Jesus IS a loaded topic, and of course, that’s a large part of why I am doing this show. Because so many of us are carrying the damage done to use in the name of Jesus. Sometimes, in the course of working on this show, fundraising for this show, rehearsing this show, and basically stressing about this show, I get sidelined by a comment from someone who reminds me why I am doing this show in the first place. Earlier this week, a woman named Lia, who like me, once escaped from the controlling environment of Fundamentalist Christianity, posted something amazing on my Facebook page.

“Hello. Your little story of being saved from being saved is now saving people. I’m finally seeing the light, coming out of the darkness, and discovering that I am not crazy, that my story lines up with what others went through, that I am not alone.”

And that’s really the point. We might not all have been saved from being “saved,” but we’ve all been saved from something. And shows like mine, while they might make people a little uncomfortable here and there, do help people heal the sting that often comes with that word ‘Jesus,’ and hopefully, remind us that someone out there—maybe even a guy on a stage in the a factory in the middle of a wild-and-crazy arts party in Berkeley—has been through what they have, that we don’t have to feel alone.

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Art and the Power to Heal—a guest blogger comments

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I first met David in 1990, less than 10 years after he had left “Happy Chapel” and moved to Northern California. He was, as he is now, funny, loyal, creative, and a great friend. As I got to know him, it became clear that he was also kind ofangry – about his treatment at the hands of the church leaders he had looked up to. About being sold a bill of goods. About being patronized. About being dismissed. About being made to feel like a wretch.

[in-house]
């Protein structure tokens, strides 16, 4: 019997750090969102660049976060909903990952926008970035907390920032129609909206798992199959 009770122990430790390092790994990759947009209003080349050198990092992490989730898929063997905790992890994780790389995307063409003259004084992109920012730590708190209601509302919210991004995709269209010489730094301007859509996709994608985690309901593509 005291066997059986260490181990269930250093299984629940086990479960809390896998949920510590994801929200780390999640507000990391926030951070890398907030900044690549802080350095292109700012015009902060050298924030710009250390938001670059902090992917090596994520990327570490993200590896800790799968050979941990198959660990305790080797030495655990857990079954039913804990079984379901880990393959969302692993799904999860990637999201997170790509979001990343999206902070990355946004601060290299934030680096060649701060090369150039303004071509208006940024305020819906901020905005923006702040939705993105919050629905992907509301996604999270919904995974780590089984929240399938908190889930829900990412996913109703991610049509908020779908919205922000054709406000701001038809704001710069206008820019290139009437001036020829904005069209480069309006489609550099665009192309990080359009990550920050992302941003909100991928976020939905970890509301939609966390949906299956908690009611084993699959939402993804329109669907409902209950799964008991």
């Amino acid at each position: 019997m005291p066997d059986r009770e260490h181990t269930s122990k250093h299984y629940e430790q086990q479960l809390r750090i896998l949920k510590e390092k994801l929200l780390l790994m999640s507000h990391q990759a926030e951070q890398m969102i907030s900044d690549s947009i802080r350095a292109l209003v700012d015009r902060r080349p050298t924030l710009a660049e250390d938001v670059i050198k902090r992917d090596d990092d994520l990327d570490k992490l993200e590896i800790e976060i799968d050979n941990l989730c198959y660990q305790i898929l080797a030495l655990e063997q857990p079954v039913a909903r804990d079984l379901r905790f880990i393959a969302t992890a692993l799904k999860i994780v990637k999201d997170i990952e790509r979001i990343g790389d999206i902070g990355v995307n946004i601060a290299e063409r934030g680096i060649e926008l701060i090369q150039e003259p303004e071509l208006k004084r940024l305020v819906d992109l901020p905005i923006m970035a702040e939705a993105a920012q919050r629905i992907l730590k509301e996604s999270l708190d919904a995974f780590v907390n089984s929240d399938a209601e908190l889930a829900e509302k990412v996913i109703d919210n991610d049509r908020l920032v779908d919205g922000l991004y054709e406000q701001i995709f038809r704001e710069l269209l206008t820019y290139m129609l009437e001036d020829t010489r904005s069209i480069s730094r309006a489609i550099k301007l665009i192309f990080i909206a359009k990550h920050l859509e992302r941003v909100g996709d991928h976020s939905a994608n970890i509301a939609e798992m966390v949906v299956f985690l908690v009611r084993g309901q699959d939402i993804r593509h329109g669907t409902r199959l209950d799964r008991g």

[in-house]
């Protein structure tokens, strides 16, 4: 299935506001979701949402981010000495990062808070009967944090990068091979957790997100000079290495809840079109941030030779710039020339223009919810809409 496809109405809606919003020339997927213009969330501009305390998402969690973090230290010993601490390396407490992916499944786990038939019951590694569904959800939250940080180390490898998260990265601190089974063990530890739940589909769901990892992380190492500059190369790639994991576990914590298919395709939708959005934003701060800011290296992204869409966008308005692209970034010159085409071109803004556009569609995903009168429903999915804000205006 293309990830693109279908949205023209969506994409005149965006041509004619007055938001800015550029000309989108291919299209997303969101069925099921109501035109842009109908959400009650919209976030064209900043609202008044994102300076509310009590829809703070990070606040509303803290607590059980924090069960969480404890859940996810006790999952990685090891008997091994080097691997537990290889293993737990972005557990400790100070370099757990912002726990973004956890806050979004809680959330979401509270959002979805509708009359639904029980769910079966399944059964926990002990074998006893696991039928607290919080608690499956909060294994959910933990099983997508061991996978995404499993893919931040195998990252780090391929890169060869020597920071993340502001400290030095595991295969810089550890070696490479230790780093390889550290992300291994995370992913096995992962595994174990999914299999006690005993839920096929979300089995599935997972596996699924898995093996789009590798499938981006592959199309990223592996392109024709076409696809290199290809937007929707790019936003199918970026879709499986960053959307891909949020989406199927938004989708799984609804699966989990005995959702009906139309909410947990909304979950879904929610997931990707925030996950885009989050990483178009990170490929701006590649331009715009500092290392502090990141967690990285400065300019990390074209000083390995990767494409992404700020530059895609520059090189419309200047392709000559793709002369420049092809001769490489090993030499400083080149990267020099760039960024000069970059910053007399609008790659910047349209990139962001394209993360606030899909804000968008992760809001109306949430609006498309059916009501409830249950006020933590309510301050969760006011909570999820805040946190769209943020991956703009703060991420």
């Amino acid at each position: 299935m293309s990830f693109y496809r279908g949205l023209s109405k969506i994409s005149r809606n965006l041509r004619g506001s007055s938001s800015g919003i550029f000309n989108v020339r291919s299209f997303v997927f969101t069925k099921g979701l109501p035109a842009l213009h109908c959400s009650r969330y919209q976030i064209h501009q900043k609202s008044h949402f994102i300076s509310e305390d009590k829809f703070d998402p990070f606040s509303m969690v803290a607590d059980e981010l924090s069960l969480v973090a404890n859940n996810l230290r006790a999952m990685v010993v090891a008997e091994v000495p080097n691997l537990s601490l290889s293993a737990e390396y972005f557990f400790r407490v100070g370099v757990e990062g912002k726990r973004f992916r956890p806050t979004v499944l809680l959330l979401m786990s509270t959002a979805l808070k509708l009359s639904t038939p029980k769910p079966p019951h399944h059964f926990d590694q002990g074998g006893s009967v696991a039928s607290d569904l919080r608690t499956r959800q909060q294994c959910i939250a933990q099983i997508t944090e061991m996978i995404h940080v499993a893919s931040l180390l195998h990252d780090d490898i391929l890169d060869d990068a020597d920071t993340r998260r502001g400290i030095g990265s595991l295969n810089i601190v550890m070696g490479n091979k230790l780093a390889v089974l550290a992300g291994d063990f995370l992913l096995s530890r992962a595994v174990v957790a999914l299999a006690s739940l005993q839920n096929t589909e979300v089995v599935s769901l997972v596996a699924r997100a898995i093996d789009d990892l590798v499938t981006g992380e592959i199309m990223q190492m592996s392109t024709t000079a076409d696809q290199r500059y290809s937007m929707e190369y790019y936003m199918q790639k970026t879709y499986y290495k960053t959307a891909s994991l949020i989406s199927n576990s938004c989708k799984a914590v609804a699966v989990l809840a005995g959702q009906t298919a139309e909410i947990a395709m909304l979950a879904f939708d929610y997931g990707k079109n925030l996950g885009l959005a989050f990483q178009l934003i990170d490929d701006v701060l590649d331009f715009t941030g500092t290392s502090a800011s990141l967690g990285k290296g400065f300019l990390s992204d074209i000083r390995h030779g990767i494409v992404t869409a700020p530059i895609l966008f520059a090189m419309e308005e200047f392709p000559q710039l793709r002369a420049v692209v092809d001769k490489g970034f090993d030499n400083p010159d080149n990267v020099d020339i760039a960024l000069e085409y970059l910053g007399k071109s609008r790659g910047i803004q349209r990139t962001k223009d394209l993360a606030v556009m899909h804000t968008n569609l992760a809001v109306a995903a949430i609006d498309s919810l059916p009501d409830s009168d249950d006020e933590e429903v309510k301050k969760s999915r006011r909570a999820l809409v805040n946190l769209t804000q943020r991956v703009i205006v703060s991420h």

I, being a cool-with-Jesus pantheistic type, was more than a little troubled by this. His wounds at the hands of those who led the ostensibly peaceful and accepting Jesus Movement made him extremely wary – almost hostile – toward anything that looked vaguely religious, including some of my spiritual practices. I remember encouraging him to figure out how to let some of that anger go, but I could offer no useful suggestions as to how to go about it.

 Little by little, I came to realize that, although many of his memories of his Jesus days were very painful, some were sweet, profound, funny, and worth preserving. And the more distance he got from those days, the sweeter and funnier the stories got – even to him. One fateful evening, he shared his tales of puppetry, twisted biblical interpretation, and pants wetting to the right people (Thanks Dan and Julia!) and got the encouragement he needed to start writing a play.

 Art has the power to heal. David is proof of that. In the process of writing his story – first in a newspaper article and then as a play – and presenting it to larger and larger audiences, David has openly faced the sadness, frustration, and anger that marked his young life. And through examining his past and once deeply-held beliefs, he has been able to reclaim a lot of what was good about his personal history.

 That good was evident in the way he and his brothers cared for their mother at the end of her life. It’s evident in the liberal and inclusive values he gave to his children. And it’s evident in the curmudgeonly but heart-felt way he has come to embrace the liberal Unitarian Universalist congregation that we now call home.

 I think the world needs this story – both the story on the stage and the one behind the scenes, the one 10 years and a lifetime in the making. It’s the story of how one man turned his travails and hurts into art.

Susan Panttaja
Married to David Templeton 18 years